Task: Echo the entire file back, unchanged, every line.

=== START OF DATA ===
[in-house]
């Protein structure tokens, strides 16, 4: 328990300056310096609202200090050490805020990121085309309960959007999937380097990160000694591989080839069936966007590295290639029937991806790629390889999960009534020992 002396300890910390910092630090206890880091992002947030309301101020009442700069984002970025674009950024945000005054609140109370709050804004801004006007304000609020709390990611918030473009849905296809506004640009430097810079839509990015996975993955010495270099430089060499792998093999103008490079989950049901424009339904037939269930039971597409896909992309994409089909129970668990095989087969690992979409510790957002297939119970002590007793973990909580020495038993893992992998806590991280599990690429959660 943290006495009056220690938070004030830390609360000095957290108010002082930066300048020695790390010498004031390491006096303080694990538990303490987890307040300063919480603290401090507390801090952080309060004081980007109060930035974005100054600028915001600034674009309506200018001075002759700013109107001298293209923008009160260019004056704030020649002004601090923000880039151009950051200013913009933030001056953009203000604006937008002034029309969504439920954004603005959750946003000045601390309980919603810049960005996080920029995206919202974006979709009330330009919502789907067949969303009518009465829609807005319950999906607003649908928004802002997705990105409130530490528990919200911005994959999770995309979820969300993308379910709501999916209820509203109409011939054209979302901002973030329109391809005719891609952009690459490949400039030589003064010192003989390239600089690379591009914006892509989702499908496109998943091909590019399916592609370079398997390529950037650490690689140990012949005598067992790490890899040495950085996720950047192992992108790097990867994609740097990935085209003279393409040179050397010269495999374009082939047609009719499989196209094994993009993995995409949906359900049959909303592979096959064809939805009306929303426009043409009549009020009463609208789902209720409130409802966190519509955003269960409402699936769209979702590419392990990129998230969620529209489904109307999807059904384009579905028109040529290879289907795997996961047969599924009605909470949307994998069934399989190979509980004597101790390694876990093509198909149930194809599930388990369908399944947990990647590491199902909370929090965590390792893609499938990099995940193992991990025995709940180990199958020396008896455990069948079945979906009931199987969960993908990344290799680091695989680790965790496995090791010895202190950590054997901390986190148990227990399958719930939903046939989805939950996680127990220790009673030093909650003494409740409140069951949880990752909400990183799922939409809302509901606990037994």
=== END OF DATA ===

[in-house]
């Protein structure tokens, strides 16, 4: 328990300056310096609202200090050490805020990121085309309960959007999937380097990160000694591989080839069936966007590295290639029937991806790629390889999960009534020992 002396300890910390910092630090206890880091992002947030309301101020009442700069984002970025674009950024945000005054609140109370709050804004801004006007304000609020709390990611918030473009849905296809506004640009430097810079839509990015996975993955010495270099430089060499792998093999103008490079989950049901424009339904037939269930039971597409896909992309994409089909129970668990095989087969690992979409510790957002297939119970002590007793973990909580020495038993893992992998806590991280599990690429959660 943290006495009056220690938070004030830390609360000095957290108010002082930066300048020695790390010498004031390491006096303080694990538990303490987890307040300063919480603290401090507390801090952080309060004081980007109060930035974005100054600028915001600034674009309506200018001075002759700013109107001298293209923008009160260019004056704030020649002004601090923000880039151009950051200013913009933030001056953009203000604006937008002034029309969504439920954004603005959750946003000045601390309980919603810049960005996080920029995206919202974006979709009330330009919502789907067949969303009518009465829609807005319950999906607003649908928004802002997705990105409130530490528990919200911005994959999770995309979820969300993308379910709501999916209820509203109409011939054209979302901002973030329109391809005719891609952009690459490949400039030589003064010192003989390239600089690379591009914006892509989702499908496109998943091909590019399916592609370079398997390529950037650490690689140990012949005598067992790490890899040495950085996720950047192992992108790097990867994609740097990935085209003279393409040179050397010269495999374009082939047609009719499989196209094994993009993995995409949906359900049959909303592979096959064809939805009306929303426009043409009549009020009463609208789902209720409130409802966190519509955003269960409402699936769209979702590419392990990129998230969620529209489904109307999807059904384009579905028109040529290879289907795997996961047969599924009605909470949307994998069934399989190979509980004597101790390694876990093509198909149930194809599930388990369908399944947990990647590491199902909370929090965590390792893609499938990099995940193992991990025995709940180990199958020396008896455990069948079945979906009931199987969960993908990344290799680091695989680790965790496995090791010895202190950590054997901390986190148990227990399958719930939903046939989805939950996680127990220790009673030093909650003494409740409140069951949880990752909400990183799922939409809302509901606990037994």